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Logo of nihpaAbout Author manuscriptsSubmit a manuscriptHHS Public Access; Author Manuscript; Accepted for publication in peer reviewed journal;
Chem Commun (Camb). Author manuscript; available in PMC 2016 July 11.
Published in final edited form as:
PMCID: PMC4857709

Functional, composite polythioether nanoparticles via thiol-alkyne photopolymerization in miniemulsion


Thiol-yne photopolymerization in miniemulsion is demonstrated as a simple, rapid, and one-pot synthetic approach to polythioether nanoparticles with tuneable particle size and clickable functionality. The strategy is also useful in the synthesis of composite polymer-inorganic nanoparticles.

Graphical abstract

Thiol-yne photopolymerization in miniemulsion is demonstrated as a rapid one-pot synthetic approach to polythioether nanoparticles with tuneable particle size and clickable functionality.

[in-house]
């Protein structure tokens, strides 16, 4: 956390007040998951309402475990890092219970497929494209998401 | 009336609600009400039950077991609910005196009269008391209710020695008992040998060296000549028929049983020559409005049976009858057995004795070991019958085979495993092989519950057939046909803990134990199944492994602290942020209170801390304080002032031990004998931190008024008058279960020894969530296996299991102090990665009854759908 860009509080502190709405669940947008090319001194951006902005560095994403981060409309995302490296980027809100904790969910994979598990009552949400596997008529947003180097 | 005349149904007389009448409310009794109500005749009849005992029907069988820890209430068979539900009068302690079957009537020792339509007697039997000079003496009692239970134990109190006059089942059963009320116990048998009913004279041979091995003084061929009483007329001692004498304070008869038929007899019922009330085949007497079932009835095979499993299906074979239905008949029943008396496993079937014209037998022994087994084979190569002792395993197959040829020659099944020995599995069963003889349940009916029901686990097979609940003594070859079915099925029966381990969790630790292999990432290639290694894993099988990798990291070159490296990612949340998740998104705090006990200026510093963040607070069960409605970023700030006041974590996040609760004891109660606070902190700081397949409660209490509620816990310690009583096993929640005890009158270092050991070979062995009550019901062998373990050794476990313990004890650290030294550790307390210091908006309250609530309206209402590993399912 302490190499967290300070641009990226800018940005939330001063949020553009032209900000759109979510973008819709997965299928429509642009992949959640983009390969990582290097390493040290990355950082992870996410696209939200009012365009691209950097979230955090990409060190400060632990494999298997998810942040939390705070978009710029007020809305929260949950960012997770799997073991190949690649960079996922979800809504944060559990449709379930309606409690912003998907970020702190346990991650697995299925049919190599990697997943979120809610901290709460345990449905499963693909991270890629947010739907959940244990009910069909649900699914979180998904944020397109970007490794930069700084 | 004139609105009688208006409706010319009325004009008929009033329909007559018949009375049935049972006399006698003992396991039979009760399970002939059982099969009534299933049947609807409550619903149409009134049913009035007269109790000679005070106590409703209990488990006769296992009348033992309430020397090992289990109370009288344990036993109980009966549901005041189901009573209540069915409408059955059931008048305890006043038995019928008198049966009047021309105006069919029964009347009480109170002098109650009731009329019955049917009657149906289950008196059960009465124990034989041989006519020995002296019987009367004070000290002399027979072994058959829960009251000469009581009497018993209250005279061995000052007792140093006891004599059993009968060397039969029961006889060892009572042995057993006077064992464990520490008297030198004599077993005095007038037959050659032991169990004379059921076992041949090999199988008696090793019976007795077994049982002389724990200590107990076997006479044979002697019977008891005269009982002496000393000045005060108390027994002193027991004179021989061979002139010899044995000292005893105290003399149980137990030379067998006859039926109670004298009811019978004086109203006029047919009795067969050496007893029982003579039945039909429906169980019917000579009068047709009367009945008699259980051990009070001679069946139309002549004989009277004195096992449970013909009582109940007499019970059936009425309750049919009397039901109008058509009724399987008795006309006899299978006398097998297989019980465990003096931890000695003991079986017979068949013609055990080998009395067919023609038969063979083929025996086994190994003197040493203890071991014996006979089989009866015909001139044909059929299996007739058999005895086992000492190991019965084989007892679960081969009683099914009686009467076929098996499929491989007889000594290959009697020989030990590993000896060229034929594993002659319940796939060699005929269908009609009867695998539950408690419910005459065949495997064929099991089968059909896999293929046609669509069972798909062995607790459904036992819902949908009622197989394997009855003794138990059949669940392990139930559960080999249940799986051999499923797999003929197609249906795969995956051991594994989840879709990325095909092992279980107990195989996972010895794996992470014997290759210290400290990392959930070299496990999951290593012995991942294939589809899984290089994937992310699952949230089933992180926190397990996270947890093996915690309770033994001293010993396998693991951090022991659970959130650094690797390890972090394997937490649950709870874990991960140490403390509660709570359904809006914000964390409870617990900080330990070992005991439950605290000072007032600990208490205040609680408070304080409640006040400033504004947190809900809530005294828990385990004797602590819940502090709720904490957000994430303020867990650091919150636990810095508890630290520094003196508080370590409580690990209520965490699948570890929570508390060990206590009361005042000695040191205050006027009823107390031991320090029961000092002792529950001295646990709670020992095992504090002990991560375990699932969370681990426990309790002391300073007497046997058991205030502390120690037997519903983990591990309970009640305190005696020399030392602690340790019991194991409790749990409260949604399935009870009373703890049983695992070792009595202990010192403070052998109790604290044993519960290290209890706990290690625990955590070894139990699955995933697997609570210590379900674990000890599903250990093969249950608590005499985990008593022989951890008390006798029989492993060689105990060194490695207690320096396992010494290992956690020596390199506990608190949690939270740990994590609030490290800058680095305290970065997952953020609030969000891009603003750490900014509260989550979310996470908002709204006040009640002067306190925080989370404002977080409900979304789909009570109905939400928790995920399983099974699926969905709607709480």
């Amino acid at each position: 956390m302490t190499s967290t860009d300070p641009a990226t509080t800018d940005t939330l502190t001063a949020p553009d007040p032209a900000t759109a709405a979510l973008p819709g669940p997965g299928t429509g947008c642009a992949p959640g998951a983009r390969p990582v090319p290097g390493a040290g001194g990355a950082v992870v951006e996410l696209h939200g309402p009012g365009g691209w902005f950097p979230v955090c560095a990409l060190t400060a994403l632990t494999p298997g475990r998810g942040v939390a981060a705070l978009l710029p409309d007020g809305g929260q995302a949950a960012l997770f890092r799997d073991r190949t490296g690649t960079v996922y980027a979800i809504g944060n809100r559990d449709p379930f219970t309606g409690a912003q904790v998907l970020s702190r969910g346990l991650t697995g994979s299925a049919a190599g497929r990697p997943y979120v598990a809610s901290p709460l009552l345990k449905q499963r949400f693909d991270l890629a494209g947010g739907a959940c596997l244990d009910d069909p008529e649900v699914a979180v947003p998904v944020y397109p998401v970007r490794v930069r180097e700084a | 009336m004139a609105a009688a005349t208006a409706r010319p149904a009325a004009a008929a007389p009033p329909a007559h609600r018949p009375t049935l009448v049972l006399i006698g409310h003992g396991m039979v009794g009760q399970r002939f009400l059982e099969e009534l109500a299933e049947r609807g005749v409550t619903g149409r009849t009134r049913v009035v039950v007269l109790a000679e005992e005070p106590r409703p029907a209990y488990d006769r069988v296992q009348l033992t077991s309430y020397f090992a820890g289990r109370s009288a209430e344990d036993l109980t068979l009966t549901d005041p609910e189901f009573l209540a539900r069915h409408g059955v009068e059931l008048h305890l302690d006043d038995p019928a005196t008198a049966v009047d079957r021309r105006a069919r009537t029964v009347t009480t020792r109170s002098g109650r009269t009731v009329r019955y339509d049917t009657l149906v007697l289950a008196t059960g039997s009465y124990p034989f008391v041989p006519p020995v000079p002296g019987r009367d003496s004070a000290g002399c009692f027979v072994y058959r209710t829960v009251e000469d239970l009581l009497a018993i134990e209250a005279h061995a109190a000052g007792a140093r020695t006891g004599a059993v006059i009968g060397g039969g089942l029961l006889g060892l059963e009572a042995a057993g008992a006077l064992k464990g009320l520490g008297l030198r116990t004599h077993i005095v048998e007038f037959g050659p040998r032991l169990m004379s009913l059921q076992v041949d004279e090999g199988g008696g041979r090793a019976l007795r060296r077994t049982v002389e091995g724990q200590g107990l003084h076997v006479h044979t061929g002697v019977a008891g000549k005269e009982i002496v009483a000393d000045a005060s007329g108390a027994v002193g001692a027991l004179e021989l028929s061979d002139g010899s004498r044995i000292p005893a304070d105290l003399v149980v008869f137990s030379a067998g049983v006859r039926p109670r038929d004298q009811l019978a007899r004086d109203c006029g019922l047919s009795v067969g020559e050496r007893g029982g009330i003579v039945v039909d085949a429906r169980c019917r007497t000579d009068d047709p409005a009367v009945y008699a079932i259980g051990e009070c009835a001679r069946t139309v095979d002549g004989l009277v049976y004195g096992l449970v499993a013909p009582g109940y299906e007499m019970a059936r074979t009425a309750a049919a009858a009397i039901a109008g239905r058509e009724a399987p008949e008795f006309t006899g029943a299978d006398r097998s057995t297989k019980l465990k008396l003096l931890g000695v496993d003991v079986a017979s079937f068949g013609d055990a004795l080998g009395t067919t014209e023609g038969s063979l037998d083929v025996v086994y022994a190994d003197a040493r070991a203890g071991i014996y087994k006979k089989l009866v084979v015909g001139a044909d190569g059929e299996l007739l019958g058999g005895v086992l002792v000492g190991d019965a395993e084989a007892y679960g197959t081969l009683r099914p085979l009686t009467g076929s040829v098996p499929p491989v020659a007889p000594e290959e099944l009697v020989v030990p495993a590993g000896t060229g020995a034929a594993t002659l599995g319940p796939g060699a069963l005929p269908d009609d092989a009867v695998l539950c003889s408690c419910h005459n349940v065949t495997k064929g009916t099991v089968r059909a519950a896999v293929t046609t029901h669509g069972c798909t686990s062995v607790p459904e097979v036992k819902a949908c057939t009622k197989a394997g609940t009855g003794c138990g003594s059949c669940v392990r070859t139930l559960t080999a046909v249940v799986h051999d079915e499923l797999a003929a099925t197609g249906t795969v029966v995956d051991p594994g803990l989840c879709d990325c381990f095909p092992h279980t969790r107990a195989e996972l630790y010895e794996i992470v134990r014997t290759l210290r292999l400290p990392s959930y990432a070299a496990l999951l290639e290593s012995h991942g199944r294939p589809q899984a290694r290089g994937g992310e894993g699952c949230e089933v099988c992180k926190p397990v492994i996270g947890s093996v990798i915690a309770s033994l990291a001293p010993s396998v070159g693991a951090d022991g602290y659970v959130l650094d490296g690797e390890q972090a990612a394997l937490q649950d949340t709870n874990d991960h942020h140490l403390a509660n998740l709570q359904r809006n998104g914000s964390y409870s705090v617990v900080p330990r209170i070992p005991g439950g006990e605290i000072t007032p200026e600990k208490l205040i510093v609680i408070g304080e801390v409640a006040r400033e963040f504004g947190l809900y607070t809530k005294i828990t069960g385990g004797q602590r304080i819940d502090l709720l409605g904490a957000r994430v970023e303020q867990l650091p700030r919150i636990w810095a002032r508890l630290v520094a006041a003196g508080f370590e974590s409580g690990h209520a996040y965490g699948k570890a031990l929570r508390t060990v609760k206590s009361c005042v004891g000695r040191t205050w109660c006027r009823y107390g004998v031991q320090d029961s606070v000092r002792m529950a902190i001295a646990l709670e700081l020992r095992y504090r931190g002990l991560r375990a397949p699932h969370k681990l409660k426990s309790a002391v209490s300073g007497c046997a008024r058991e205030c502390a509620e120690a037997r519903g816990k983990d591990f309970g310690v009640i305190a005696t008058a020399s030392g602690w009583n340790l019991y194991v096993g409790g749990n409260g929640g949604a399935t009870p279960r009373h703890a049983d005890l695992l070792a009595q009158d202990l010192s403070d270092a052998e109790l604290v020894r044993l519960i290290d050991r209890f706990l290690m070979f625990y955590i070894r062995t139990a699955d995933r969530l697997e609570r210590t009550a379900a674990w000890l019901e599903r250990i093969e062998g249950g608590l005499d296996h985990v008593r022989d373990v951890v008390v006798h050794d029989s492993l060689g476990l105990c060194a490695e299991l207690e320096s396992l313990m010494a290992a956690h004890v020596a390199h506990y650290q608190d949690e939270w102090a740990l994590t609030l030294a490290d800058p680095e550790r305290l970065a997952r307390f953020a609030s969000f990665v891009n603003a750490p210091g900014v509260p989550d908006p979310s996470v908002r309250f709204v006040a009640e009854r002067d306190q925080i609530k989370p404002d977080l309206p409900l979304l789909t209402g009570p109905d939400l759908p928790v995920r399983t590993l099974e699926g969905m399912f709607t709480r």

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Engineered polymer nanoparticles – with sizes ranging from 20-500 nm – are playing an increasingly important role in the advancement of emerging technologies for industrial, agricultural, pharmaceutical, and biological sectors. Exemplary applications of engineered nanoparticles in these areas include improved agricultural production and crop protection,1 delivery of advanced therapeutics, and bioimaging/biosensing platforms.2 Emulsion-based processes – such as miniemulsion polymerizations – provide well-studied synthetic routes to polymer nanomaterials. Miniemulsions polymerizations are characterized as aqueous dispersions of small, narrowly distributed monomer droplets stabilized against Ostwald ripening and collisional degradation by addition of an appropriate surfactant and costabilizer.3 Monomer droplets ranging in size from 50-500 nm are achieved by application of high shear mixing – typically either ultrasonic processing or high-pressure homogenization – and subsequently serve as discrete nanoreactors for the formation of polymer nanoparticles.4 Recent miniemulsion literature has focused on “click” polyaddition reactions – such as copper-free or copper-catalysed azide-alkyne 1,3-dipolar cycloaddition (CuAAC)5, 6 and thiol-mediated chemistries (i.e. thiol-ene7-13 and thiol-Michael14) – as robust synthetic routes to nanoparticles. Recently, we reported the synthesis of crosslinked polythioether nanoparticles with sub-100 nm diameters via thiol-ene photopolymerization in miniemulsion.11 Additionally, we demonstrated the preparation of nanoparticles with thiol and alkene functional surfaces by exploiting the thiol-ene step polyaddition mechanism under non-stoichiometric monomer feed conditions. The excess thiol and alkene moieties on the nanoparticle surface provided reactive handles for postpolymerization modifications via thiol-Michael and thiol-ene ligation reactions, respectively, to yield fluorescent nanoparticles. However, thiol-ene photopolymerization fails to provide direct access to polymer nanoparticles with one of the most commonly exploited functional groups in the “click” chemistry toolbox – i.e. the alkyne moiety.